A Comparative Analysis of Ensemble Classifiers: Case Studies in Genomics

09/19/2013 ∙ by Sean Whalen, et al. ∙ Icahn School of Medicine at Mount Sinai 0

The combination of multiple classifiers using ensemble methods is increasingly important for making progress in a variety of difficult prediction problems. We present a comparative analysis of several ensemble methods through two case studies in genomics, namely the prediction of genetic interactions and protein functions, to demonstrate their efficacy on real-world datasets and draw useful conclusions about their behavior. These methods include simple aggregation, meta-learning, cluster-based meta-learning, and ensemble selection using heterogeneous classifiers trained on resampled data to improve the diversity of their predictions. We present a detailed analysis of these methods across 4 genomics datasets and find the best of these methods offer statistically significant improvements over the state of the art in their respective domains. In addition, we establish a novel connection between ensemble selection and meta-learning, demonstrating how both of these disparate methods establish a balance between ensemble diversity and performance.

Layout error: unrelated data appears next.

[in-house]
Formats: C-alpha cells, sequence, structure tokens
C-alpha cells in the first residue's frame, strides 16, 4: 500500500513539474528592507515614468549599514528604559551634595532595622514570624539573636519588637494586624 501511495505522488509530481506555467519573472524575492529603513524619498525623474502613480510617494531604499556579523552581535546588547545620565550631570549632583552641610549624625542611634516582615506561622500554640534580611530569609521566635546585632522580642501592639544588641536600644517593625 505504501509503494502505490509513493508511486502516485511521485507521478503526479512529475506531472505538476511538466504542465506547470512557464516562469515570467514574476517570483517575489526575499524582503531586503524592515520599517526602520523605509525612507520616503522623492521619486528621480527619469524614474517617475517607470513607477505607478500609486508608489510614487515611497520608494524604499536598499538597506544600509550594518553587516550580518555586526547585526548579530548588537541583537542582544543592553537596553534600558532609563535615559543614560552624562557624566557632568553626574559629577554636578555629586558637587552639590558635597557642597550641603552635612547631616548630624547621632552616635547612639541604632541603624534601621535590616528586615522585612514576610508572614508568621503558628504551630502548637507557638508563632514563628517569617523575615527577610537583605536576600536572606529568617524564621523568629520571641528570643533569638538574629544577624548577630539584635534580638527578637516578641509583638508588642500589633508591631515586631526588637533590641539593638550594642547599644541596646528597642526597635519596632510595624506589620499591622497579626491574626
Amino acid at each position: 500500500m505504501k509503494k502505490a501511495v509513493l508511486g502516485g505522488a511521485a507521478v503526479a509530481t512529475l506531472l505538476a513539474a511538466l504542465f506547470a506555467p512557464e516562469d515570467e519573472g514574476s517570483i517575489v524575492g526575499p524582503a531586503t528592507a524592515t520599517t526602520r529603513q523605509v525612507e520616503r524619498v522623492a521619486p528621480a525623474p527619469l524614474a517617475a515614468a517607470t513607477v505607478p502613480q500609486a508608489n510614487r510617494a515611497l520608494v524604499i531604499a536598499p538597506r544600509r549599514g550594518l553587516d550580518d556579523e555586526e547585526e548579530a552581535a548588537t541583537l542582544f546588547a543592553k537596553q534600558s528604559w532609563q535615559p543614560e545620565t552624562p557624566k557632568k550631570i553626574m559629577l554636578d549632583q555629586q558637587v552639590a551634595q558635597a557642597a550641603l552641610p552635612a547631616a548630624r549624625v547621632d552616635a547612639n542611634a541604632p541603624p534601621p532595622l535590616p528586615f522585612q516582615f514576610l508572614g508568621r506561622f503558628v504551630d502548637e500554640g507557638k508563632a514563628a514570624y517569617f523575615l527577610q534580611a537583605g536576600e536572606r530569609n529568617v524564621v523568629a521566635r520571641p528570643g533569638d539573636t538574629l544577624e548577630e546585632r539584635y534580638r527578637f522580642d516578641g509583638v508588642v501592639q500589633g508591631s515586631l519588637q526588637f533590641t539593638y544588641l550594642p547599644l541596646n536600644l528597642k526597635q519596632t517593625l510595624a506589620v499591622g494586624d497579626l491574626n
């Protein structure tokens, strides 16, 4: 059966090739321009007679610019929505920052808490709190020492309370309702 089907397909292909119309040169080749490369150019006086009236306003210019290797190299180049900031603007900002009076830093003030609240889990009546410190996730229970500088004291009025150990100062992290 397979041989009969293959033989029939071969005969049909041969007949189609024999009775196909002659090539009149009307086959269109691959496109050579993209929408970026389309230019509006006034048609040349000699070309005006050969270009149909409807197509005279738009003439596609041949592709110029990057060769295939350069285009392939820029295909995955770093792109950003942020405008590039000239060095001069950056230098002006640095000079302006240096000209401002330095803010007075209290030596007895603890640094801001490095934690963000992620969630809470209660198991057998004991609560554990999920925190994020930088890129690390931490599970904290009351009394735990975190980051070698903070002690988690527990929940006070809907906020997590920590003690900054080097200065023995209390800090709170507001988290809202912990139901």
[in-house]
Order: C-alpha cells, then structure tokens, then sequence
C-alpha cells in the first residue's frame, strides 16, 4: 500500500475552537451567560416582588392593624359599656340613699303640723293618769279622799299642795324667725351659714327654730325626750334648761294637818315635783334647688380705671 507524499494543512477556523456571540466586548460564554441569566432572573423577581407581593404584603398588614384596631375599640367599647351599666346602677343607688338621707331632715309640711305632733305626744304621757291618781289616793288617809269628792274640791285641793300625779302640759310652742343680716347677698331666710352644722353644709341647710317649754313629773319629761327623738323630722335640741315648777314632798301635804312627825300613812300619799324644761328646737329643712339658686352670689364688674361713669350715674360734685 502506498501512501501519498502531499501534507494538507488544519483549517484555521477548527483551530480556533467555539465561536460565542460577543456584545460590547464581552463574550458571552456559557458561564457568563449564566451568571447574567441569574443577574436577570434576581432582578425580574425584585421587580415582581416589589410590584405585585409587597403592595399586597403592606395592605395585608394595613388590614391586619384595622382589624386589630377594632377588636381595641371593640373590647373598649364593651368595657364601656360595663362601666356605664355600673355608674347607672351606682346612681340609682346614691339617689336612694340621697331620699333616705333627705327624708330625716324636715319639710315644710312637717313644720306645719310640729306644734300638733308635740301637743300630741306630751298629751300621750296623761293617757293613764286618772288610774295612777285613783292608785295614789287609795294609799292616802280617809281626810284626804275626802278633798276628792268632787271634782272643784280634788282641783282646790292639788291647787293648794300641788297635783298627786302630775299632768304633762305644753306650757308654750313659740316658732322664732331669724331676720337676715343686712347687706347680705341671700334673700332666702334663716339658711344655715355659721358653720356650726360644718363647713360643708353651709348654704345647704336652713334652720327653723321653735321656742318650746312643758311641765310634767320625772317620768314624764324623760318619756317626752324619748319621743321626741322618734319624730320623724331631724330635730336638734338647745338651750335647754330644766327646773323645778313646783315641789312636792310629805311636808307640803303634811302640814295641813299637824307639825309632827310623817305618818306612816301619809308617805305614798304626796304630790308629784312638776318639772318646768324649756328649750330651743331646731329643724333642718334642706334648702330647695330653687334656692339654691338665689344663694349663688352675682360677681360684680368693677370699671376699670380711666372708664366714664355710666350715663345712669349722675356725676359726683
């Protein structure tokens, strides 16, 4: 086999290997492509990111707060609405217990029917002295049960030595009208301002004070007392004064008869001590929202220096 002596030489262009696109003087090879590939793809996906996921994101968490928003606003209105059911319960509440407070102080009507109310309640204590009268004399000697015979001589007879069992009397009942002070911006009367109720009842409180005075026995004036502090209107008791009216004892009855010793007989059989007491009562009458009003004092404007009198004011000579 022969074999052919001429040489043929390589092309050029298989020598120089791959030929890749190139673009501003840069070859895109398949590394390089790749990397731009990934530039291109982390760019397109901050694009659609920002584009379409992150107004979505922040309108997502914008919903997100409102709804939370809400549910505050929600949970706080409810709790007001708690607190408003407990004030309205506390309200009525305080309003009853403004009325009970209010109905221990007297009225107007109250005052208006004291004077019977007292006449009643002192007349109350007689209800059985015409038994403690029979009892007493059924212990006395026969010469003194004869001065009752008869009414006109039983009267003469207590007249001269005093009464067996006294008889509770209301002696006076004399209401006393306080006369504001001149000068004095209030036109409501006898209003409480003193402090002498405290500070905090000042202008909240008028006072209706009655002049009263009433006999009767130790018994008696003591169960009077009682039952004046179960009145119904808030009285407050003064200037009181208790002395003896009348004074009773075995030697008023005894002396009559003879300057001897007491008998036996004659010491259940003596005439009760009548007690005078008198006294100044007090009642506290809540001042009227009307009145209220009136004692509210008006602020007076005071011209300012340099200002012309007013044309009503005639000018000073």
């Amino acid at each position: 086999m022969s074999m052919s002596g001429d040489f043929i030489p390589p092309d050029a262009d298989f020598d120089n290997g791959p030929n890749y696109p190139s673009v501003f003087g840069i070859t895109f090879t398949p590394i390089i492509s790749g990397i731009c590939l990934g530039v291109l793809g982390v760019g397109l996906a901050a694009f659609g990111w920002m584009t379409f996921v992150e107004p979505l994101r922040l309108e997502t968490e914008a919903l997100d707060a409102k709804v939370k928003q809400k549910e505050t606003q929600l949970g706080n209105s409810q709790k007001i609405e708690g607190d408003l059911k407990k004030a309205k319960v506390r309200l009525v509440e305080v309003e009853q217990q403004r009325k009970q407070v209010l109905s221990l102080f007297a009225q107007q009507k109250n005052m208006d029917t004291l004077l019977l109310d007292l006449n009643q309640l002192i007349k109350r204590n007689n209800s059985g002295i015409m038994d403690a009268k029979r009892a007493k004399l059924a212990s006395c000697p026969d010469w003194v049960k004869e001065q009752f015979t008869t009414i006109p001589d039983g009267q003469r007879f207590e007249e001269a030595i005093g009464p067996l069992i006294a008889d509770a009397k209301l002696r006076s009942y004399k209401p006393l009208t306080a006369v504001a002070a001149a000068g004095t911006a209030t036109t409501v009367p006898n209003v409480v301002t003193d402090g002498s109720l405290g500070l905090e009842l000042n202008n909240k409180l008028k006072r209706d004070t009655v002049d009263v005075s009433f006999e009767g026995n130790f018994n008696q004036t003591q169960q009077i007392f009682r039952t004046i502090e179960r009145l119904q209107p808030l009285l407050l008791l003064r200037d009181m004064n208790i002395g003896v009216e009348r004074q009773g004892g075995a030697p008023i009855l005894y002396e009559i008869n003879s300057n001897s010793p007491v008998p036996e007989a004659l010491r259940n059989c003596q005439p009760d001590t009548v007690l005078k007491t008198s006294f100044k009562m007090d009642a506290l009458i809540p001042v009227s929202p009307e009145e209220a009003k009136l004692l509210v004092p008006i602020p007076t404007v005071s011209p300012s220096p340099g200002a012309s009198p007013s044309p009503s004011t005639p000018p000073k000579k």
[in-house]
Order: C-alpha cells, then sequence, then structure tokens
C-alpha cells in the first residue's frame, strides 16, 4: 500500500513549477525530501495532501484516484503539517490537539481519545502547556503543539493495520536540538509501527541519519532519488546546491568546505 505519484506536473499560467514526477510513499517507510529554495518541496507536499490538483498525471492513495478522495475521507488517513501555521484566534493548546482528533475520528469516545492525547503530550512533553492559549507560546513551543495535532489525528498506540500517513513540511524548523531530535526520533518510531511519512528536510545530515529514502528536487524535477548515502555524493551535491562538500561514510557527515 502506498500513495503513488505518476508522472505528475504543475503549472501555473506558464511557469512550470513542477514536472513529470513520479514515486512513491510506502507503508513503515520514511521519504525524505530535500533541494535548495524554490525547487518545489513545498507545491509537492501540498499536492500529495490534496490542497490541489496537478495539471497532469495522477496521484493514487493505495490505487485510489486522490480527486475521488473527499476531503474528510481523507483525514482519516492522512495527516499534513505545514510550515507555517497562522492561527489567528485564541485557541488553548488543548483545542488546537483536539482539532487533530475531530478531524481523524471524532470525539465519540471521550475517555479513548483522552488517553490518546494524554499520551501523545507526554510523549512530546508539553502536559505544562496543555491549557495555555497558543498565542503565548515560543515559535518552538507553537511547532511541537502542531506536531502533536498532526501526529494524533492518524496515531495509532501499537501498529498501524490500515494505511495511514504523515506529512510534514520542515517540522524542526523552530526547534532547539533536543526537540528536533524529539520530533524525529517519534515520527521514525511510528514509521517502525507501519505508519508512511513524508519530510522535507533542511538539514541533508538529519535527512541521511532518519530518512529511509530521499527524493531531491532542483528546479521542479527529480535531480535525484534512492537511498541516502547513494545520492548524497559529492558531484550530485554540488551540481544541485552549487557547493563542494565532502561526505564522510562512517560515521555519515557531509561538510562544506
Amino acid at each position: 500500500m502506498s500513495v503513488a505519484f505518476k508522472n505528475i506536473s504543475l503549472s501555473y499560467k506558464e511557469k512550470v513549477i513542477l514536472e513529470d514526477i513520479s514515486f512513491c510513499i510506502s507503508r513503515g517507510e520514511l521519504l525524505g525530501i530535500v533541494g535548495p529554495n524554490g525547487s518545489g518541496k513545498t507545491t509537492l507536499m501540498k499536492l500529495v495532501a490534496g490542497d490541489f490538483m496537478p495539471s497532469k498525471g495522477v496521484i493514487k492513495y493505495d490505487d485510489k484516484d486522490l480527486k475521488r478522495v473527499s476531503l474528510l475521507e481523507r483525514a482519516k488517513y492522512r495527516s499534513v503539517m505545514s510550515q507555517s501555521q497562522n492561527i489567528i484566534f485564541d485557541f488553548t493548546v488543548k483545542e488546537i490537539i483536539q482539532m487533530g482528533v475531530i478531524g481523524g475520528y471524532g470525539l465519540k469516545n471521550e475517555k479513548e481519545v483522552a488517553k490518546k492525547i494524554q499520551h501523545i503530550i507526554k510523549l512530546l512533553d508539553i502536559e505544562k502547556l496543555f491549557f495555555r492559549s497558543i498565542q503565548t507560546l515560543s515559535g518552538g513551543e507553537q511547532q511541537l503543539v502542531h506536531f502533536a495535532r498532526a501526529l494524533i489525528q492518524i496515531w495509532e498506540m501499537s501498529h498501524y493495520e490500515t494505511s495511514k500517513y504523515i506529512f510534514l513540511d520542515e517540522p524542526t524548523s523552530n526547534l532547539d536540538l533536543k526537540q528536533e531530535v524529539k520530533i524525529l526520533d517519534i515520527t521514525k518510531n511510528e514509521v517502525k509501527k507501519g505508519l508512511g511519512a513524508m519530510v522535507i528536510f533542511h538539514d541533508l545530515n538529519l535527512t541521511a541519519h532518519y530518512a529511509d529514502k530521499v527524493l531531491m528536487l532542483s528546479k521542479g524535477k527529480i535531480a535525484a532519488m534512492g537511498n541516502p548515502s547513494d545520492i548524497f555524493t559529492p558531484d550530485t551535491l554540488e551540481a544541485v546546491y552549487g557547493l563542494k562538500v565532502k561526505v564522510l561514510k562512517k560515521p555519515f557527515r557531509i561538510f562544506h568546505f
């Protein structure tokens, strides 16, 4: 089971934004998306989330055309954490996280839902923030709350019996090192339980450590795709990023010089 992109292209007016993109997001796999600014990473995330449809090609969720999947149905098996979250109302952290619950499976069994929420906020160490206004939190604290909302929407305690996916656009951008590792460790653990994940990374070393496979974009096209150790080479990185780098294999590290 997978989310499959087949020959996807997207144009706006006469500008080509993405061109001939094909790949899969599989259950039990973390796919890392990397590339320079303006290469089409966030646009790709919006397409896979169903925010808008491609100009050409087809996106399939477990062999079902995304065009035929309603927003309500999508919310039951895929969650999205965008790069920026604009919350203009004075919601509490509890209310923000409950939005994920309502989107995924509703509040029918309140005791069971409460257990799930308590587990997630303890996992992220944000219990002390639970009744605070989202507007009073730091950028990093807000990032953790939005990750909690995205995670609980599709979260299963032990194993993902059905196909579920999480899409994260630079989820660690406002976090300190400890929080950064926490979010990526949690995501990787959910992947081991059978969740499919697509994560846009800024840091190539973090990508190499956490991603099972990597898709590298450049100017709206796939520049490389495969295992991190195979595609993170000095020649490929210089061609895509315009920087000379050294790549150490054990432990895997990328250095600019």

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I Introduction